DBCDC chairman says new board will refocus on the issues
Published 2:48 pm Wednesday, November 23, 2022
The new Danville Boyle County Development Corporation, reformed from the old Economic Development Partnership, held an open house for community members to meet the new board on Nov. 15 at CentreWorks.
Email newsletter signup
The new board had its first meeting in October. A board representative from Centre College, Brian Hutzley is the new chairman. He was the previous vice chair of EDP for the last five years.
Hutzley said some of the problems with EDP stemmed from a lack of communication, honesty, and the ability to walk through and solve issues. He said a house divided on some topics would lead to dead ends instead of finding solutions.
One reason for those problems was that the board of 17 people was too big, and some roles weren’t as clear as they needed to be. Hutzley said different personalities sometimes clashed.
“Everyone served for a positive reason, but that doesn’t mean we solved all the things that needed to be solved,” Hutzley said. “I think having a smaller board will make a huge difference.”
The new board is made up of nine people from city and county governments, local organizations and the EDA. Hutzley said the board is committed to working together on some of the biggest issues facing Boyle County, like housing, employment and workforce development.
“They’re all very, very committed to making this work; they realize it’s been too long, that we’ve missed opportunities,” Hutzley said.
Hutzley said one thing the new organization will work on is getting the state to recognize how important Boyle County is to the region. He said they can get state funding for different development projects.
“We don’t have that strong a connection in Frankfort,” he said. “Everyone in Frankfort has some connection to Danville, but we’ve not been knocking on their door as a community the way that we should in a united face.”
He also said they need to work with local assets, like the railroad company and other major companies, to see how they can invest more in the community. More than just building projects and bringing in corporations, he said the people already here can continue to invest.
One major ongoing discussion is how the DBCDC will measure its success. A big concern with the EDP that city and county officials had was that they didn’t have a clear way to measure success.
Hutzley said there’s industry standard measurements for economic development, like employment rates, tax base, and the number of new jobs; but that it’s broader than those numbers alone.
Interim Director Terry Crowley has been going through the organization’s strategic plan from 2017, and said there’s nothing in the plan that was a metric for success. He said the board will have to create their own metric.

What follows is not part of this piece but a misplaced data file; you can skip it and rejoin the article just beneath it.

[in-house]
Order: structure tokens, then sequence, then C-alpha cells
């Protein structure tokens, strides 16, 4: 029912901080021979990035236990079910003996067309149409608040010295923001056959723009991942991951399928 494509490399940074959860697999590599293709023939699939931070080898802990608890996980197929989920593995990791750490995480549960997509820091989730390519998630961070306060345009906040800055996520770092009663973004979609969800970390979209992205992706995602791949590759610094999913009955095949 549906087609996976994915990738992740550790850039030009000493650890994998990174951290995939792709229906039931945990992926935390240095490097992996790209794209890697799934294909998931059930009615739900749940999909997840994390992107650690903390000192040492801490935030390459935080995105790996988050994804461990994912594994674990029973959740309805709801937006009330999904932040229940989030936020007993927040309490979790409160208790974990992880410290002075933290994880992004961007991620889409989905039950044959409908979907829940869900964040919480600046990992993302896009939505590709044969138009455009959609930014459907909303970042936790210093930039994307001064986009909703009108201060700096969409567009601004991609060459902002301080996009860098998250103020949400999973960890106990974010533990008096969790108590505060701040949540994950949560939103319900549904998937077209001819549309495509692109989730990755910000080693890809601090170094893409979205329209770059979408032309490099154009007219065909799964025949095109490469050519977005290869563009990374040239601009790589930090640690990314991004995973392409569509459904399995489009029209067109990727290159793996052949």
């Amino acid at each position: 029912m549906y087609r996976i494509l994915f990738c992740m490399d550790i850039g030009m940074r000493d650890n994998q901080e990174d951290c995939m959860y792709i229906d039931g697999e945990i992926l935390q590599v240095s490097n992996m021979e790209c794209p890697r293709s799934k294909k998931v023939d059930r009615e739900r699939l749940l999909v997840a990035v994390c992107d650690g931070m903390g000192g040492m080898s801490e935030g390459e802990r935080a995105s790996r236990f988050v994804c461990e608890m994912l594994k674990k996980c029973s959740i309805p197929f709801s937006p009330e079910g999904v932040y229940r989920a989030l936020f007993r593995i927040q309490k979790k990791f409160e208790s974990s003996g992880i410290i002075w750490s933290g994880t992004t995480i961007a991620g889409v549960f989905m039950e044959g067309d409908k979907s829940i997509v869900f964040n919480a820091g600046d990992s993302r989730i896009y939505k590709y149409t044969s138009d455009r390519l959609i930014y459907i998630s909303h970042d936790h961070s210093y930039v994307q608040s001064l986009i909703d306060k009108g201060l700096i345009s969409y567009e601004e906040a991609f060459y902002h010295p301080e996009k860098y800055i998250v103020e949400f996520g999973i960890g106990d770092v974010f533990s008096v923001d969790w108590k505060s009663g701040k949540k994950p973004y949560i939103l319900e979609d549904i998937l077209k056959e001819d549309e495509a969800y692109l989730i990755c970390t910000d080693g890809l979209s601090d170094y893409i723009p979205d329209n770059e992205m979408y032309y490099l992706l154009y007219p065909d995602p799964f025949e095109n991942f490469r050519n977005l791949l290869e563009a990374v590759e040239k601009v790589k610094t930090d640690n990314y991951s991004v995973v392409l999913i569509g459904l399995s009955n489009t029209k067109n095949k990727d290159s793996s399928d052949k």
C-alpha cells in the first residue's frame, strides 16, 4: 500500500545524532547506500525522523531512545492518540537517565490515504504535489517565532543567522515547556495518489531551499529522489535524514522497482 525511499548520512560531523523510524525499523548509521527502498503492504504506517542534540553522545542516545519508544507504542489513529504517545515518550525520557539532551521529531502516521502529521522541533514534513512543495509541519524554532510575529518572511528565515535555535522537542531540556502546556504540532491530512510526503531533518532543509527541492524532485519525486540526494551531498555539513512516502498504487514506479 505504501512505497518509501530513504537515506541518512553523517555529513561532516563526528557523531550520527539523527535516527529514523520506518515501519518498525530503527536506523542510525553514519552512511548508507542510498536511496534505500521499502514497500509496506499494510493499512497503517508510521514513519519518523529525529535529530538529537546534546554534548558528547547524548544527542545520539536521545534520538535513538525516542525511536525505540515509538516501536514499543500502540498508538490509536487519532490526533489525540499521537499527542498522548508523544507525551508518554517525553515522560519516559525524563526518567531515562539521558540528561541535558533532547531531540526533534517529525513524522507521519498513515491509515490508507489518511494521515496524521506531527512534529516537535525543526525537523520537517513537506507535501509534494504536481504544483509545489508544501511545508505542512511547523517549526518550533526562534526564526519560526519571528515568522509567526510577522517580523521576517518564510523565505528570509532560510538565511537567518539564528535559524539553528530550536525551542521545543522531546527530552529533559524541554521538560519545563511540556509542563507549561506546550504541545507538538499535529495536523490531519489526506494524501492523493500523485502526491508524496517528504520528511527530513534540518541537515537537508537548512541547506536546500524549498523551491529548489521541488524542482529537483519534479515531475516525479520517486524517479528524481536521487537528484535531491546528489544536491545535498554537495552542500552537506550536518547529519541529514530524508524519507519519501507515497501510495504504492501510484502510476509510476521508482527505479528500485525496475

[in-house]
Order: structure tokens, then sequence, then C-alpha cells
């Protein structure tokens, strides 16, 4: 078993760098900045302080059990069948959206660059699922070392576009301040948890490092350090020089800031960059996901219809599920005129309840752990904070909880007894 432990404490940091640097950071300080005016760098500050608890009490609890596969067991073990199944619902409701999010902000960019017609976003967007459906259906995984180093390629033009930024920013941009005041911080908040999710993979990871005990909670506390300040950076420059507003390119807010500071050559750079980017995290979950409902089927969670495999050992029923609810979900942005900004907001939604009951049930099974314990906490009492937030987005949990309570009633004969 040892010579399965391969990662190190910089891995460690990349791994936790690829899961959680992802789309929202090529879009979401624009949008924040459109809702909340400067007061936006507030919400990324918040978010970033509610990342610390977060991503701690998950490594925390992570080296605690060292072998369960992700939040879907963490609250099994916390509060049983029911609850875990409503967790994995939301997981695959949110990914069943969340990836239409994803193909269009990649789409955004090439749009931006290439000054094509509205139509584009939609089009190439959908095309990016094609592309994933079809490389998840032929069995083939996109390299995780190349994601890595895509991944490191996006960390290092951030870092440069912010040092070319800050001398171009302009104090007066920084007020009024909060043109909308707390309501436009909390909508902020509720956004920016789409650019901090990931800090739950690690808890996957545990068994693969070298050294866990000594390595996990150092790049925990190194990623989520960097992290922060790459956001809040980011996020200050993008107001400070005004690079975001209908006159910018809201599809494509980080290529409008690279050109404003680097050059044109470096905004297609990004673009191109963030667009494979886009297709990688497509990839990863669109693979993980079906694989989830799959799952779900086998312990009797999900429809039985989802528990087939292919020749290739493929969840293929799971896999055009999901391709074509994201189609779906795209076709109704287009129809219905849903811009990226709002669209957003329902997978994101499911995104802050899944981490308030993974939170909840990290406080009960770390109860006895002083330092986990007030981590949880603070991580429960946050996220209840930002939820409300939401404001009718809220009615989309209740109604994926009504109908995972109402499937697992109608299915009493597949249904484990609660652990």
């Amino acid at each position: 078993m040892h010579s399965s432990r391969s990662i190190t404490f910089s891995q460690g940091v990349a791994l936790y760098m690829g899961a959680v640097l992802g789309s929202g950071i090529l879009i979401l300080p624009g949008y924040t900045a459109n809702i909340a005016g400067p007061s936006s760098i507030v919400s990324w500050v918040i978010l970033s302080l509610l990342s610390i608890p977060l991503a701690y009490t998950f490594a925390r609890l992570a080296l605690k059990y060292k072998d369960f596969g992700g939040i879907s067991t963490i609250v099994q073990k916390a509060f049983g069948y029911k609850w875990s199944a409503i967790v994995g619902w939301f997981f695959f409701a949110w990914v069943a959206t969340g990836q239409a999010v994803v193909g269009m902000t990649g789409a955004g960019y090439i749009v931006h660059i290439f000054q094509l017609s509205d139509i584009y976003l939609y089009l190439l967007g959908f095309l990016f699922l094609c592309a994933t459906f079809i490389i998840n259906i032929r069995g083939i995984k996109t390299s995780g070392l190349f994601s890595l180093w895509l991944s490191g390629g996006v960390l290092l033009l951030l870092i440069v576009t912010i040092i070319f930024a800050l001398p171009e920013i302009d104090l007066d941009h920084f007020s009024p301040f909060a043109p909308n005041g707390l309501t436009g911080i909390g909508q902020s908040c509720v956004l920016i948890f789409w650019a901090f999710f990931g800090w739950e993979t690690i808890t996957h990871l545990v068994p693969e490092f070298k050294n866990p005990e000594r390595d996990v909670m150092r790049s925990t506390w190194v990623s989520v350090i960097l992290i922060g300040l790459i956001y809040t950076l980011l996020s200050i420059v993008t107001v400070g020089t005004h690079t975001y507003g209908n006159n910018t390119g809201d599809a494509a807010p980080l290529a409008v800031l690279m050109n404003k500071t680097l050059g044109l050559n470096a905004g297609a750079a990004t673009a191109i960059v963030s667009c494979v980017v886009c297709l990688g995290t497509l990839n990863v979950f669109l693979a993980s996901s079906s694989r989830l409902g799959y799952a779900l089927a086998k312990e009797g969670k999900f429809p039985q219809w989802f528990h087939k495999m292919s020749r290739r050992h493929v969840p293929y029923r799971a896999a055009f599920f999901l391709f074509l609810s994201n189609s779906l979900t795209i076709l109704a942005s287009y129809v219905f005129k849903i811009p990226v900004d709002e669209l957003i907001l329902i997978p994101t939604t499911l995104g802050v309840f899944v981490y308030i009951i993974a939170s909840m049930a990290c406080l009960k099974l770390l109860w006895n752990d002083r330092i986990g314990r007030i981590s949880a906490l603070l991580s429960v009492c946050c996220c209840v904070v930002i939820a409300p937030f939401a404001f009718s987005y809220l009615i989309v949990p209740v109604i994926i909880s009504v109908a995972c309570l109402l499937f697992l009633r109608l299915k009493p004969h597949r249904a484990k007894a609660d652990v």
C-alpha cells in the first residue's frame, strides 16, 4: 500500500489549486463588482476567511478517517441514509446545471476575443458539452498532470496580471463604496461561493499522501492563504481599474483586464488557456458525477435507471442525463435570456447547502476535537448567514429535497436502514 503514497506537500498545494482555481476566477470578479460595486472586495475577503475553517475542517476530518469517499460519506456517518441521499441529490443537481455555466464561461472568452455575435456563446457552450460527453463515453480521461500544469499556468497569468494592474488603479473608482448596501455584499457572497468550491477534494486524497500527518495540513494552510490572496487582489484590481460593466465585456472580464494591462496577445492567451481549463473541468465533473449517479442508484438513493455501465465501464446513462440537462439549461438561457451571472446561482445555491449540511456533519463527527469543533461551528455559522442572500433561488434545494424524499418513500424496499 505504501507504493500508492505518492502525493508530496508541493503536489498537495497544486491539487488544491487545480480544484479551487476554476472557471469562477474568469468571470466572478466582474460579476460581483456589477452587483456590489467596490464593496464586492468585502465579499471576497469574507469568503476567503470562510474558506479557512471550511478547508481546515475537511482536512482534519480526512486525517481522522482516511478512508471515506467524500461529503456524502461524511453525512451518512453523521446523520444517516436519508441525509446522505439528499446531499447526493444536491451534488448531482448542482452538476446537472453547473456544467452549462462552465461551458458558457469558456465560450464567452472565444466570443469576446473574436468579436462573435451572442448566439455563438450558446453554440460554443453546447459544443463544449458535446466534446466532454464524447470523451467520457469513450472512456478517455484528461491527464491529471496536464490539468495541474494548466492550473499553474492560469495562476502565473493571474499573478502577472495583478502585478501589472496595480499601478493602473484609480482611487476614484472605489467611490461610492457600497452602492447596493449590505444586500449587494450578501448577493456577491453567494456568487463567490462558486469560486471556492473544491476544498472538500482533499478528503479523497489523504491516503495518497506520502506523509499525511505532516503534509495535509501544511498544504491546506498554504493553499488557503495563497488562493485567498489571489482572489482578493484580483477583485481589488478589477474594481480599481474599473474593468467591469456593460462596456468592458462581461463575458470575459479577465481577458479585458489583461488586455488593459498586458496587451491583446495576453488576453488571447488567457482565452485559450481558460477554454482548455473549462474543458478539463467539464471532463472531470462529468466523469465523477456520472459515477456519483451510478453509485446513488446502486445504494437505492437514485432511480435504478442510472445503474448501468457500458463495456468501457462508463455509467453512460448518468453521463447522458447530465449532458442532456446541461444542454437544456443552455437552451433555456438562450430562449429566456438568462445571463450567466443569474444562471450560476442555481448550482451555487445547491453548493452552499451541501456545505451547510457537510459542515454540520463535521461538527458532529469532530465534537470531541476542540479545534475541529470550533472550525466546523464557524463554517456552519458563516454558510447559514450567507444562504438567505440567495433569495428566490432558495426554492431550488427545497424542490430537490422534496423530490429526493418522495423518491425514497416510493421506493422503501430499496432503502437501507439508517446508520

“The board has to decide what its metric is, and if they do, then everybody’s focused on the same thing,” Crowley said.
The board will be working together to come up with several metrics that make sense and set goals. Crowley said the index should include whether they are growing the local economy, bringing good-paying jobs, and whether the assets they have for land and infrastructure are creating jobs.
“There are some people out there who think that it’s all about median family income, or how many jobs you create, but it’s bigger and broader than that, and the metrics we’re going to have to measure are going to tie into increasing revenue [for city and county],” Crowley said.
Crowley is continuing to take things out of the strategic plan that they don’t need, since it was too lengthy to be effective. He is highlighting the key aspects the board needs to focus on.
The board has started the search process for a permanent director with a small personnel committee. Crowley and Hutzley said they believe the new board will work well together.
“It was a matter of getting everybody refocused on how important this whole economic development topic is, and it’s complicated, and it’s a long game, but it’s vital, and I think we’ve got a really good start now,” Crowley said.
At the open house, the organization gave awards to outgoing EDP members to show appreciation for their years of service.
They gave awards to outgoing chair Alan Turbyfill (Community Trust Bank); outgoing treasurer John Albright (Industrial Foundation); Dan McKay (Ephraim McDowell Health); Marty Gibson (Farmers National Bank); Kevin Caudill (Danville Commission); Earl Coffey (Danville city manager); Ryan Owens (Junction City); Lisa Bottom (City of Perryville); Ennis Tillman (At large member); and Brittney Adams (At large member).